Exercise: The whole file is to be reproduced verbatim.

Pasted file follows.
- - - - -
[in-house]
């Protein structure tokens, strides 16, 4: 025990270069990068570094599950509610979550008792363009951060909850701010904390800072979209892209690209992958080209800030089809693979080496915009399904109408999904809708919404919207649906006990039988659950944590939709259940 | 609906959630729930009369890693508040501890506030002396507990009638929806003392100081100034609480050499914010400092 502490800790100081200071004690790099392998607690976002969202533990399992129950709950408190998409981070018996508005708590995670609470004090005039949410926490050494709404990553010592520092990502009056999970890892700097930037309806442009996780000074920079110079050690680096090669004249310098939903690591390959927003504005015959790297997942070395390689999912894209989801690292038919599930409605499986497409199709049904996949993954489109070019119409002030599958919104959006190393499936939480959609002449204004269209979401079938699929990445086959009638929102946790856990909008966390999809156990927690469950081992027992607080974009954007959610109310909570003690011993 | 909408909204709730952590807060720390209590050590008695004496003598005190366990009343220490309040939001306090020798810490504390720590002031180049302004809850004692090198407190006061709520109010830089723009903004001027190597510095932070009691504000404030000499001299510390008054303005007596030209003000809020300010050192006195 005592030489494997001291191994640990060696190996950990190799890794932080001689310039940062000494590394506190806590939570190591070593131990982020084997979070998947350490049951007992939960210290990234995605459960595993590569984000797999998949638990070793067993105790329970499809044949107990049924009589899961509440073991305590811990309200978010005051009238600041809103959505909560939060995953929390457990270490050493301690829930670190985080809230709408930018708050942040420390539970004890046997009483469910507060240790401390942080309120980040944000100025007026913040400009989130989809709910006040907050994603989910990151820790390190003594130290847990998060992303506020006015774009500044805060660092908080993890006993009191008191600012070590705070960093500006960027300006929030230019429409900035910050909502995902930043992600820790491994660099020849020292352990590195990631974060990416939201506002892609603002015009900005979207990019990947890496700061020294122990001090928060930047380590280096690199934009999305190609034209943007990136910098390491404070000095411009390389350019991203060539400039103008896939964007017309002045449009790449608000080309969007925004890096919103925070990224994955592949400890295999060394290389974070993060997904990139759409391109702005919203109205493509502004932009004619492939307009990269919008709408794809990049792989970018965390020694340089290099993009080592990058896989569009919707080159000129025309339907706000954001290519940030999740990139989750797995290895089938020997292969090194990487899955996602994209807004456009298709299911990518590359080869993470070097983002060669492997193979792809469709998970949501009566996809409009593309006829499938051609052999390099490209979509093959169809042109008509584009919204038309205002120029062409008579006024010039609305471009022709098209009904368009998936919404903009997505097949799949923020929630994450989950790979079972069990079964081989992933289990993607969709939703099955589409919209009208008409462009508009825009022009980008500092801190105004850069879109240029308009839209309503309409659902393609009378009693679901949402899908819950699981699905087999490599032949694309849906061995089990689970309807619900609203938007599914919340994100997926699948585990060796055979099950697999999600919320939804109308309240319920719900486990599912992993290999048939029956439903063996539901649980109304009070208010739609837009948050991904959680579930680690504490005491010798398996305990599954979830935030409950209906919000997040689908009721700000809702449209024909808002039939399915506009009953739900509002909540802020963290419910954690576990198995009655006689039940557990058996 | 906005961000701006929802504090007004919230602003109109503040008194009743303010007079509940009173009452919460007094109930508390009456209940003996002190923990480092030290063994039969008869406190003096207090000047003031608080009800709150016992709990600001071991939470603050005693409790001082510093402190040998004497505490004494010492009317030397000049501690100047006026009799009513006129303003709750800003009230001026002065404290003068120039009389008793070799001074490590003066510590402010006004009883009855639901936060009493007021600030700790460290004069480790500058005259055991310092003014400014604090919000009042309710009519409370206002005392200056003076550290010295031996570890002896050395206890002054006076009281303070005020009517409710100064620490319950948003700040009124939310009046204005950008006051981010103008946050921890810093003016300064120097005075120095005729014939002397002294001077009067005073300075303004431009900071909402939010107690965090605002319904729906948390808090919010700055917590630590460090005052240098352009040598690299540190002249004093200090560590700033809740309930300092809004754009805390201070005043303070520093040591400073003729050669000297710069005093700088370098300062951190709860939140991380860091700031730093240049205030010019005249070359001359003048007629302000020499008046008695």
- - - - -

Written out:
[in-house]
């Protein structure tokens, strides 16, 4: 025990270069990068570094599950509610979550008792363009951060909850701010904390800072979209892209690209992958080209800030089809693979080496915009399904109408999904809708919404919207649906006990039988659950944590939709259940 | 609906959630729930009369890693508040501890506030002396507990009638929806003392100081100034609480050499914010400092 502490800790100081200071004690790099392998607690976002969202533990399992129950709950408190998409981070018996508005708590995670609470004090005039949410926490050494709404990553010592520092990502009056999970890892700097930037309806442009996780000074920079110079050690680096090669004249310098939903690591390959927003504005015959790297997942070395390689999912894209989801690292038919599930409605499986497409199709049904996949993954489109070019119409002030599958919104959006190393499936939480959609002449204004269209979401079938699929990445086959009638929102946790856990909008966390999809156990927690469950081992027992607080974009954007959610109310909570003690011993 | 909408909204709730952590807060720390209590050590008695004496003598005190366990009343220490309040939001306090020798810490504390720590002031180049302004809850004692090198407190006061709520109010830089723009903004001027190597510095932070009691504000404030000499001299510390008054303005007596030209003000809020300010050192006195 005592030489494997001291191994640990060696190996950990190799890794932080001689310039940062000494590394506190806590939570190591070593131990982020084997979070998947350490049951007992939960210290990234995605459960595993590569984000797999998949638990070793067993105790329970499809044949107990049924009589899961509440073991305590811990309200978010005051009238600041809103959505909560939060995953929390457990270490050493301690829930670190985080809230709408930018708050942040420390539970004890046997009483469910507060240790401390942080309120980040944000100025007026913040400009989130989809709910006040907050994603989910990151820790390190003594130290847990998060992303506020006015774009500044805060660092908080993890006993009191008191600012070590705070960093500006960027300006929030230019429409900035910050909502995902930043992600820790491994660099020849020292352990590195990631974060990416939201506002892609603002015009900005979207990019990947890496700061020294122990001090928060930047380590280096690199934009999305190609034209943007990136910098390491404070000095411009390389350019991203060539400039103008896939964007017309002045449009790449608000080309969007925004890096919103925070990224994955592949400890295999060394290389974070993060997904990139759409391109702005919203109205493509502004932009004619492939307009990269919008709408794809990049792989970018965390020694340089290099993009080592990058896989569009919707080159000129025309339907706000954001290519940030999740990139989750797995290895089938020997292969090194990487899955996602994209807004456009298709299911990518590359080869993470070097983002060669492997193979792809469709998970949501009566996809409009593309006829499938051609052999390099490209979509093959169809042109008509584009919204038309205002120029062409008579006024010039609305471009022709098209009904368009998936919404903009997505097949799949923020929630994450989950790979079972069990079964081989992933289990993607969709939703099955589409919209009208008409462009508009825009022009980008500092801190105004850069879109240029308009839209309503309409659902393609009378009693679901949402899908819950699981699905087999490599032949694309849906061995089990689970309807619900609203938007599914919340994100997926699948585990060796055979099950697999999600919320939804109308309240319920719900486990599912992993290999048939029956439903063996539901649980109304009070208010739609837009948050991904959680579930680690504490005491010798398996305990599954979830935030409950209906919000997040689908009721700000809702449209024909808002039939399915506009009953739900509002909540802020963290419910954690576990198995009655006689039940557990058996 | 906005961000701006929802504090007004919230602003109109503040008194009743303010007079509940009173009452919460007094109930508390009456209940003996002190923990480092030290063994039969008869406190003096207090000047003031608080009800709150016992709990600001071991939470603050005693409790001082510093402190040998004497505490004494010492009317030397000049501690100047006026009799009513006129303003709750800003009230001026002065404290003068120039009389008793070799001074490590003066510590402010006004009883009855639901936060009493007021600030700790460290004069480790500058005259055991310092003014400014604090919000009042309710009519409370206002005392200056003076550290010295031996570890002896050395206890002054006076009281303070005020009517409710100064620490319950948003700040009124939310009046204005950008006051981010103008946050921890810093003016300064120097005075120095005729014939002397002294001077009067005073300075303004431009900071909402939010107690965090605002319904729906948390808090919010700055917590630590460090005052240098352009040598690299540190002249004093200090560590700033809740309930300092809004754009805390201070005043303070520093040591400073003729050669000297710069005093700088370098300062951190709860939140991380860091700031730093240049205030010019005249070359001359003048007629302000020499008046008695």